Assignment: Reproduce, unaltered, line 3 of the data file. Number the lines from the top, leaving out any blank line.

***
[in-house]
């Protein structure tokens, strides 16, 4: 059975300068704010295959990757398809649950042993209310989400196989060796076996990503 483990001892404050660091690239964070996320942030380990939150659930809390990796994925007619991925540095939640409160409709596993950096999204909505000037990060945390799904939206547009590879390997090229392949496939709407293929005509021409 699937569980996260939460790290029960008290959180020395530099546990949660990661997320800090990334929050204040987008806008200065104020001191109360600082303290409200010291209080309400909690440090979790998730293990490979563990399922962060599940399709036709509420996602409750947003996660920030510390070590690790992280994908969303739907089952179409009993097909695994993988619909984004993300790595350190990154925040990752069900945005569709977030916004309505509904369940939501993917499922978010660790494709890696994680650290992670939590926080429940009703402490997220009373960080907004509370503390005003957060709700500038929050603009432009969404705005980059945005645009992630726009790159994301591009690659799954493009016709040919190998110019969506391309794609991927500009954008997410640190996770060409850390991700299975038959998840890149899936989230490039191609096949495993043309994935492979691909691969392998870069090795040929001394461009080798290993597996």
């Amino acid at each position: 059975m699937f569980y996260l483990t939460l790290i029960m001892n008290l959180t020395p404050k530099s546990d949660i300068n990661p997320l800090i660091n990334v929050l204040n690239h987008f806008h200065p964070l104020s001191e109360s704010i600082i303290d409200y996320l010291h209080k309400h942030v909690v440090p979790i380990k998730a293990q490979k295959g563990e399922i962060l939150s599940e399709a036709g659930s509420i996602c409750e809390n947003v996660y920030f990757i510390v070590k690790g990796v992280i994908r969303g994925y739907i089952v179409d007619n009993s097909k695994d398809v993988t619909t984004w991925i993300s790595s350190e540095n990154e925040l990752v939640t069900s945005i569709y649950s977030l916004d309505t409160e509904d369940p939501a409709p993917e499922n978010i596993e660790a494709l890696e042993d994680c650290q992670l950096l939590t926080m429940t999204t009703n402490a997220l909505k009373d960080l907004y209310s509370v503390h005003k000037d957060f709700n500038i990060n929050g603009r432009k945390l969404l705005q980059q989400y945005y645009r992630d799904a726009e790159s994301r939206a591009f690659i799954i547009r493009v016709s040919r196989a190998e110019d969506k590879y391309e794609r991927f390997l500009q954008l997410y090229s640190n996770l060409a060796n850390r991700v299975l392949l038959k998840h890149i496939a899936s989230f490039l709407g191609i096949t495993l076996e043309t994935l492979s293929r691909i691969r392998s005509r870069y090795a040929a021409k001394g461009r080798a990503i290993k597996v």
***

């Amino acid at each position: 059975m699937f569980y996260l483990t939460l790290i029960m001892n008290l959180t020395p404050k530099s546990d949660i300068n990661p997320l800090i660091n990334v929050l204040n690239h987008f806008h200065p964070l104020s001191e109360s704010i600082i303290d409200y996320l010291h209080k309400h942030v909690v440090p979790i380990k998730a293990q490979k295959g563990e399922i962060l939150s599940e399709a036709g659930s509420i996602c409750e809390n947003v996660y920030f990757i510390v070590k690790g990796v992280i994908r969303g994925y739907i089952v179409d007619n009993s097909k695994d398809v993988t619909t984004w991925i993300s790595s350190e540095n990154e925040l990752v939640t069900s945005i569709y649950s977030l916004d309505t409160e509904d369940p939501a409709p993917e499922n978010i596993e660790a494709l890696e042993d994680c650290q992670l950096l939590t926080m429940t999204t009703n402490a997220l909505k009373d960080l907004y209310s509370v503390h005003k000037d957060f709700n500038i990060n929050g603009r432009k945390l969404l705005q980059q989400y945005y645009r992630d799904a726009e790159s994301r939206a591009f690659i799954i547009r493009v016709s040919r196989a190998e110019d969506k590879y391309e794609r991927f390997l500009q954008l997410y090229s640190n996770l060409a060796n850390r991700v299975l392949l038959k998840h890149i496939a899936s989230f490039l709407g191609i096949t495993l076996e043309t994935l492979s293929r691909i691969r392998s005509r870069y090795a040929a021409k001394g461009r080798a990503i290993k597996v």